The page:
This year, Americans are being asked to Find Your Park, as the National Park Service celebrates its 100th anniversary. As a Park “junkie,” I have proclaimed my personal favorites over the years: Bryce Canyon, Glacier, Wrangell – St. Elias. Of course, last month’s issue of National Geographic arrived in my mailbox, only to catapult Yellowstone back into the running.
But right now, right here, today, it's gotta be Denali. Sure, I’m living just up the road in Fairbanks so that’s part of the admiration and ever-presence of that magical place in my current life. For instance, I can't help but notice that Denali has brought the hoards of tourists back to Interior Alaska. I am aware that Denali is sending my friend Krista back to work there, driving tourists on the 12-hour bus trip to the end of the road and back. Denali also shows up near daily in our newspaper (most recently it was because a mama moose was found illegally shot in the Park, orphaning--and thereby seriously jeopardizing the welfare of--her twin, two-week old calves).
And Denali is where Collin and I snuck off to in early May, right before his departure for the season. It was a quick, overnight camping trip with Luna. The Park wasn’t technically open just yet so there were no visitor services and, even better, no visitors. An early morning drive yielded amazing wildlife viewing. There were the two grazing caribou, watched and stalked by a lone wolf, who howled for his pack mates to come help him take them down (they never showed); a mama griz and her two cubs strolling down the middle of that lonesome road, utterly unperturbed by our presence; an animal jam of another 8 caribou; various moose sightings; and the Dall sheep on the mountaintop. Yes, this Park visit earned us Denali’s “Big 5,” and we loved every minute of it.
And at this moment, I am sitting here writing this post in camp space C-15 at Denali State Park, just down the road (by Alaska standards), from the National Park entrance. After claiming our campsite, Luna and I went for a stroll along Byers Lake and have now settled in for the “night” which is about 3 hours long this time of year and is brighter than evening civil twilight. It’s not dark or cold, but we lit a fire anyway; it helps with the mood and, more importantly, the mosquitos.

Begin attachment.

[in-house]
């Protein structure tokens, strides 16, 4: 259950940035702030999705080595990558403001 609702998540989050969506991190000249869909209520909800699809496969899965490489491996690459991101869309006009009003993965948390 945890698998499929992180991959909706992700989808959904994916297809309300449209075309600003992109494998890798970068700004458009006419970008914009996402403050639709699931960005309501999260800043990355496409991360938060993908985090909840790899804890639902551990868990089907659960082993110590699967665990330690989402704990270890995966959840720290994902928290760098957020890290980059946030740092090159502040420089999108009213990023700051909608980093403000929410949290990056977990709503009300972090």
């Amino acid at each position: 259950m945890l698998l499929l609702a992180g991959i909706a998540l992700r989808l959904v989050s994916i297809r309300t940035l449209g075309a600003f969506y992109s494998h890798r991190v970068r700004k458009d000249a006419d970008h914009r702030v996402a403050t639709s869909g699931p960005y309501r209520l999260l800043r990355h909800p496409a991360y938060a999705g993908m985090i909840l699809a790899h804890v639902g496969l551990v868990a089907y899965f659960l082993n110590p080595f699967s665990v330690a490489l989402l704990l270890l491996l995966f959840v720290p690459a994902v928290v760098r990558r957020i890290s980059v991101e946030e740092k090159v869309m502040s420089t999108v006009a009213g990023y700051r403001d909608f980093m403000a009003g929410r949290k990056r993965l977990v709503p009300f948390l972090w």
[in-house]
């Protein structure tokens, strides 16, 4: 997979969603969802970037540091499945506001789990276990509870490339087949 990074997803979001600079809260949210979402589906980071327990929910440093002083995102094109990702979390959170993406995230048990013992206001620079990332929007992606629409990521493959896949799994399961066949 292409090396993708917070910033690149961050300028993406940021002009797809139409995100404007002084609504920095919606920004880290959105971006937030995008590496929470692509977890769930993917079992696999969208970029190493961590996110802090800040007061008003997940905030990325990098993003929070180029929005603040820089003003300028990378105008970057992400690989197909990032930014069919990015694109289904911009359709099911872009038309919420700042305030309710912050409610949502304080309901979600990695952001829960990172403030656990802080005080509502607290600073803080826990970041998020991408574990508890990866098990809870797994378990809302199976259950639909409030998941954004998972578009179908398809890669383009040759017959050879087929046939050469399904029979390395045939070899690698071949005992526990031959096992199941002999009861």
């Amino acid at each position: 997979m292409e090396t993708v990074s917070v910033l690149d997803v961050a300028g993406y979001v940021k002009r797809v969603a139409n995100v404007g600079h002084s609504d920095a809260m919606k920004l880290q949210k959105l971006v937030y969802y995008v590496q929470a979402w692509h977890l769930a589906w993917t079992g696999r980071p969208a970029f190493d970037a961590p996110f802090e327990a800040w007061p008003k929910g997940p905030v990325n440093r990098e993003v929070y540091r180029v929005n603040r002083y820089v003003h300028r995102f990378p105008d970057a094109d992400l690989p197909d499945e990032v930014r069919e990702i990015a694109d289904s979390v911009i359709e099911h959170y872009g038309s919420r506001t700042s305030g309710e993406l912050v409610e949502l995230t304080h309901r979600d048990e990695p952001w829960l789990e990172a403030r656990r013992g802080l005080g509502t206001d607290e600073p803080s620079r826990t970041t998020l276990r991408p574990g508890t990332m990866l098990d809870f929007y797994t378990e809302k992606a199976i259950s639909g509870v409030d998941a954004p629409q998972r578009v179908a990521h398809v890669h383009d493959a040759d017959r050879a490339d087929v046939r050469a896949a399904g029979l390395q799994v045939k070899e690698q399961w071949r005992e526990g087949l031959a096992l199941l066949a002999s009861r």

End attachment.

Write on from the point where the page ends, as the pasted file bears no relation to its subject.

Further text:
My friend Allie tells me that the largest concentration of black bears live in this area, so we left the tent at home in favor of car camping. Unloading wood, folding down seats, preparing bedding, all while preventing mosquitos from entering the vehicle is not only challenging but also, well, impossible. Guess that’s better than a bear in your tent.
So picture, if you will, Cat Herder sitting alone at C-15’s splintered picnic table, writing her blog on a sleek MacBook Air, eating brown rice and tofu leftovers, sipping Pinot Grigio out of a coffee cup, and listening to that “anything goes” iTunes playlist that includes a bizarre collection of songs from U2, Michael Jackson, AC/DC, Linda Ronstadt, the Goo Goo Dolls, and random contestants from “The Voice.” But mainly, picture me doing all of this whilst constantly flapping away the mosquitos.
Luckily, I’ve got the mosquito technique down from a burial service I attended this morning back in Fairbanks. There were only 10 of us there to pay respects: one lady was armed with a can of OFF, the rest of us performed a routine of swing-swat-flick throughout the service.
But I digress. Today, I choose Denali!
PS: As if to punctuate this post, a mama moose and two calves just roared through our campsite.
Cat Herder (aka Marisa) has been guiding pilot tours in the American West for over a sixteen years. Keep tabs on your Parkwest pilot friends, National Park news and other tidbits here!